A carer is anyone who cares, unpaid, for a friend or family member who due to illness, disability, a mental health problem or an addiction cannot cope without their support.
How does caring affect your life?
Although for many carers, caring can have positive and rewarding aspects, there are lots of reasons why caring can also leave you needing support.
Caring can have an impact on many aspects of your life — below are some of these topics, and how and where you can access support and information.
Money and benefits
Caring can lead to poverty if you have to give up work to care or are managing on benefits. The aids and equipment needed to help care can add an extra drain on tight finances.
Carers in poverty will not be able to afford do the things that many of us take for granted, such as buying new or warm clothes, heating the house, house repairs, going on holiday or a short break, running a car or paying a bus fare.
Becoming a carer can feel like a constant battle to access help for you and the person you care for, for example getting the right diagnosis for your child’s condition, appropriate support at school for a young carer in your family, adaptations to the home, and benefits and other financial help.
Health and wellbeing
Caring can make you physically exhausted – you might be getting up several times in the night as well as caring throughout the day. You might need to lift and support an adult who is a lot heavier than you. You might be juggling caring with looking after the rest of your family and holding down a job.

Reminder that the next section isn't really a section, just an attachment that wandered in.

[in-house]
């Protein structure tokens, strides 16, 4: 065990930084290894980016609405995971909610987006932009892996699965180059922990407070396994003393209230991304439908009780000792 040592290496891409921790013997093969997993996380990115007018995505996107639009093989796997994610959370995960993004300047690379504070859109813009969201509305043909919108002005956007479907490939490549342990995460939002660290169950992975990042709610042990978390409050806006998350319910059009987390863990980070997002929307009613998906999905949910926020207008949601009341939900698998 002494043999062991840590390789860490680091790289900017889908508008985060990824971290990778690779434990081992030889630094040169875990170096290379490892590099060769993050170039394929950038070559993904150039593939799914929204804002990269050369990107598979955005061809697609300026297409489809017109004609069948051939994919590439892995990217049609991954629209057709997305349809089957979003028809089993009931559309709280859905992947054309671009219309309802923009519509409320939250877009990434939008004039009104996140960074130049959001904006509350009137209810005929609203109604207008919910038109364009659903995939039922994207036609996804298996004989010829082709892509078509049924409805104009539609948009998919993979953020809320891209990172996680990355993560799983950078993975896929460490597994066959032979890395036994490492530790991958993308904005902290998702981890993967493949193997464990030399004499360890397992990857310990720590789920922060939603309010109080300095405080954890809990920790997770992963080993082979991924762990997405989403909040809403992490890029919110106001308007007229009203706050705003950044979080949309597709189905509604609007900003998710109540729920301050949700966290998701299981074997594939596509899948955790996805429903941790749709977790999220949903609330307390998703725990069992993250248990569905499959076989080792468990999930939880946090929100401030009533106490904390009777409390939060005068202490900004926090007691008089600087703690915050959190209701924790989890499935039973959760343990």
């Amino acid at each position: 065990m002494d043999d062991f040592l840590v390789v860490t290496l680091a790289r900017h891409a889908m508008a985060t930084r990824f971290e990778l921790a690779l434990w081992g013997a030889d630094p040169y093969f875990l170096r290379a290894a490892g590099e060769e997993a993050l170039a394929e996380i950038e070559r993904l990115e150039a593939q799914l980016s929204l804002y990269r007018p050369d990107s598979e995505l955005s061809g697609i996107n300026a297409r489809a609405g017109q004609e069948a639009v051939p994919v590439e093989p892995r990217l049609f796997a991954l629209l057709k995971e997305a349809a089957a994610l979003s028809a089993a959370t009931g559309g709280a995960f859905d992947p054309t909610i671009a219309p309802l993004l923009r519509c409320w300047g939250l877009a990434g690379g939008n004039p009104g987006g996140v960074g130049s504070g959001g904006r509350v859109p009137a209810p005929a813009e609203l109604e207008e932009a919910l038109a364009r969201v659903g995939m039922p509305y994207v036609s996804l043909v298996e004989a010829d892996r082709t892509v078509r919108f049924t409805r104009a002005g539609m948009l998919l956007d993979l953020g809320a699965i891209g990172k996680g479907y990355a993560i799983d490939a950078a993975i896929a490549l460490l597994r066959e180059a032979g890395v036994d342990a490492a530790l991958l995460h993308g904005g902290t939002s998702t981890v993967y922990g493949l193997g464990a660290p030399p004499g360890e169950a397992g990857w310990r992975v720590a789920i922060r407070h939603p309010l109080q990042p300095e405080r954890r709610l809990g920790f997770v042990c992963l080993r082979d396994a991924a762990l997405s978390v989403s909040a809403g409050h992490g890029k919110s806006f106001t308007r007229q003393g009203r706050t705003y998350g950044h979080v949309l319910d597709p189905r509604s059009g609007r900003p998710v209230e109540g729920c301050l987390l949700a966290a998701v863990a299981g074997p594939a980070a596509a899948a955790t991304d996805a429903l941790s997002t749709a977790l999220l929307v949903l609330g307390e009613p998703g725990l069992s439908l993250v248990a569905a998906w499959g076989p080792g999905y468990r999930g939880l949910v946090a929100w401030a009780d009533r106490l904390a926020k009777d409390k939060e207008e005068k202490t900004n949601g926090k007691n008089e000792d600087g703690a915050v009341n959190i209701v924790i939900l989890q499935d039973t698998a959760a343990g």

Caring can leave you emotionally exhausted because of the strain of seeing someone you care about experiencing pain, distress or discomfort.
Caring can lead to stress, depression and other mental health issues. Caring can affect your relationship with your partner or other family members.
If you are caring in a couple you may no longer be able to have the physical or emotional life you had together, nor enjoy shared activities or plan for a future together.
Getting out and about
Caring can be isolating as you may find you can rarely leave the house.
It may be hard to sustain friendships or develop new ones or keep up with interests and activities you may have previously enjoyed.
Parkinson’s local advisers can help if you:
- have just been diagnosed and are looking for advice and information about your condition
- are looking for tips on how to deal with the day-to-day impact of Parkinson’s
- need emotional support
- want to find out more about the services available in your area
- want to learn about your rights and entitlements
- need help navigating the benefits process
- need information on where to find grants and financial help
- are looking for support on employment issues
- need support with anything else relating to your life with Parkinson’s
Your Parkinson’s local adviser will have a wide range of knowledge and expertise about Parkinson’s, and know about services available in your area.
Parkinson’s local advisers are there to turn to, so no-one has to face Parkinson’s alone.
Contact your local adviser
Your Parkinson’s local adviser is Anne Denton
Tel: 0344 225 3797
Or contact Parkinsons UK helpline 0808 800 0303 to be put in touch with someone near you.
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